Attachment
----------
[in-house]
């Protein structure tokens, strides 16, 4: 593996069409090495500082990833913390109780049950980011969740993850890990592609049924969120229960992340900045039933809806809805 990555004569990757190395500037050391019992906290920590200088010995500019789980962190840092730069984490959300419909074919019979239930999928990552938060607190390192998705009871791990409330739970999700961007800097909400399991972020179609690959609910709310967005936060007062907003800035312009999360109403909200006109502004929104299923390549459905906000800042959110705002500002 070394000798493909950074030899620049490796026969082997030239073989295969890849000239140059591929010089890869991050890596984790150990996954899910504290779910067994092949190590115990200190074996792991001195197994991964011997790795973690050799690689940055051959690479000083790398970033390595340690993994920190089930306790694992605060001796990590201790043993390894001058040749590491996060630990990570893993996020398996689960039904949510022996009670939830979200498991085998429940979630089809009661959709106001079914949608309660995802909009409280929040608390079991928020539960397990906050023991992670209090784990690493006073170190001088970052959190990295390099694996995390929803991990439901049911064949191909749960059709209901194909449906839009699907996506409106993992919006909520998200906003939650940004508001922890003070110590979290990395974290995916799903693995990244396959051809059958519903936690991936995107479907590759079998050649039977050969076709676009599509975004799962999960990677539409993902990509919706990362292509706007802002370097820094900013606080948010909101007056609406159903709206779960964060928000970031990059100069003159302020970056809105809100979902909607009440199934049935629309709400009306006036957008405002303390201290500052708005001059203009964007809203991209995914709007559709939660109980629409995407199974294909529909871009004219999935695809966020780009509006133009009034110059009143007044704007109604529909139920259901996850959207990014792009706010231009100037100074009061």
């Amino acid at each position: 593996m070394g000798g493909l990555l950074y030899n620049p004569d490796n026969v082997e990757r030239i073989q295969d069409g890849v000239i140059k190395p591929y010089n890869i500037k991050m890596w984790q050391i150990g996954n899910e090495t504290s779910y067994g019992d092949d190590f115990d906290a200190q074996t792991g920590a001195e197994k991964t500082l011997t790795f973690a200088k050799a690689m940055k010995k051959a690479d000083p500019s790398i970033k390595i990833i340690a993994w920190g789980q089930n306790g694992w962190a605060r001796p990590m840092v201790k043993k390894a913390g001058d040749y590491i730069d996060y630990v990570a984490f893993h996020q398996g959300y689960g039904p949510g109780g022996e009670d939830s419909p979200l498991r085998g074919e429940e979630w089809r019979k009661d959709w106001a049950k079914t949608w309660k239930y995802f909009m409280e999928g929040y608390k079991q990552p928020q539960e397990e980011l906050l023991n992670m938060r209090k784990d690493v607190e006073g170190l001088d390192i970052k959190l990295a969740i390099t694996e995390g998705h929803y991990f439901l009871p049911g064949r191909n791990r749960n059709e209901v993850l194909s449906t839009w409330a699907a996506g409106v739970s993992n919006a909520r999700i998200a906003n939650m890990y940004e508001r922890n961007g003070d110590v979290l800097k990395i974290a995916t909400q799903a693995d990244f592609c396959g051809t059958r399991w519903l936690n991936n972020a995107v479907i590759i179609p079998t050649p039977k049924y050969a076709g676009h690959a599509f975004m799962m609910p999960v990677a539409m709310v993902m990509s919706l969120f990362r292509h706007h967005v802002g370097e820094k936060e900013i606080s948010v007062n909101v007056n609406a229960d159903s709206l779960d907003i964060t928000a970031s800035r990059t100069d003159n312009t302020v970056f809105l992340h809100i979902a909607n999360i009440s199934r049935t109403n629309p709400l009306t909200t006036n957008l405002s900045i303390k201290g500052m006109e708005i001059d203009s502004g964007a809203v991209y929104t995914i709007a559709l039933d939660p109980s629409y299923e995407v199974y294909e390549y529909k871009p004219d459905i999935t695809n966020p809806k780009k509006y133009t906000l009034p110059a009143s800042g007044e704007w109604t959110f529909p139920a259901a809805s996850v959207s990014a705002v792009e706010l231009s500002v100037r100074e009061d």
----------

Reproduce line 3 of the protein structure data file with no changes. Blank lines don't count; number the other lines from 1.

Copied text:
């Amino acid at each position: 593996m070394g000798g493909l990555l950074y030899n620049p004569d490796n026969v082997e990757r030239i073989q295969d069409g890849v000239i140059k190395p591929y010089n890869i500037k991050m890596w984790q050391i150990g996954n899910e090495t504290s779910y067994g019992d092949d190590f115990d906290a200190q074996t792991g920590a001195e197994k991964t500082l011997t790795f973690a200088k050799a690689m940055k010995k051959a690479d000083p500019s790398i970033k390595i990833i340690a993994w920190g789980q089930n306790g694992w962190a605060r001796p990590m840092v201790k043993k390894a913390g001058d040749y590491i730069d996060y630990v990570a984490f893993h996020q398996g959300y689960g039904p949510g109780g022996e009670d939830s419909p979200l498991r085998g074919e429940e979630w089809r019979k009661d959709w106001a049950k079914t949608w309660k239930y995802f909009m409280e999928g929040y608390k079991q990552p928020q539960e397990e980011l906050l023991n992670m938060r209090k784990d690493v607190e006073g170190l001088d390192i970052k959190l990295a969740i390099t694996e995390g998705h929803y991990f439901l009871p049911g064949r191909n791990r749960n059709e209901v993850l194909s449906t839009w409330a699907a996506g409106v739970s993992n919006a909520r999700i998200a906003n939650m890990y940004e508001r922890n961007g003070d110590v979290l800097k990395i974290a995916t909400q799903a693995d990244f592609c396959g051809t059958r399991w519903l936690n991936n972020a995107v479907i590759i179609p079998t050649p039977k049924y050969a076709g676009h690959a599509f975004m799962m609910p999960v990677a539409m709310v993902m990509s919706l969120f990362r292509h706007h967005v802002g370097e820094k936060e900013i606080s948010v007062n909101v007056n609406a229960d159903s709206l779960d907003i964060t928000a970031s800035r990059t100069d003159n312009t302020v970056f809105l992340h809100i979902a909607n999360i009440s199934r049935t109403n629309p709400l009306t909200t006036n957008l405002s900045i303390k201290g500052m006109e708005i001059d203009s502004g964007a809203v991209y929104t995914i709007a559709l039933d939660p109980s629409y299923e995407v199974y294909e390549y529909k871009p004219d459905i999935t695809n966020p809806k780009k509006y133009t906000l009034p110059a009143s800042g007044e704007w109604t959110f529909p139920a259901a809805s996850v959207s990014a705002v792009e706010l231009s500002v100037r100074e009061d």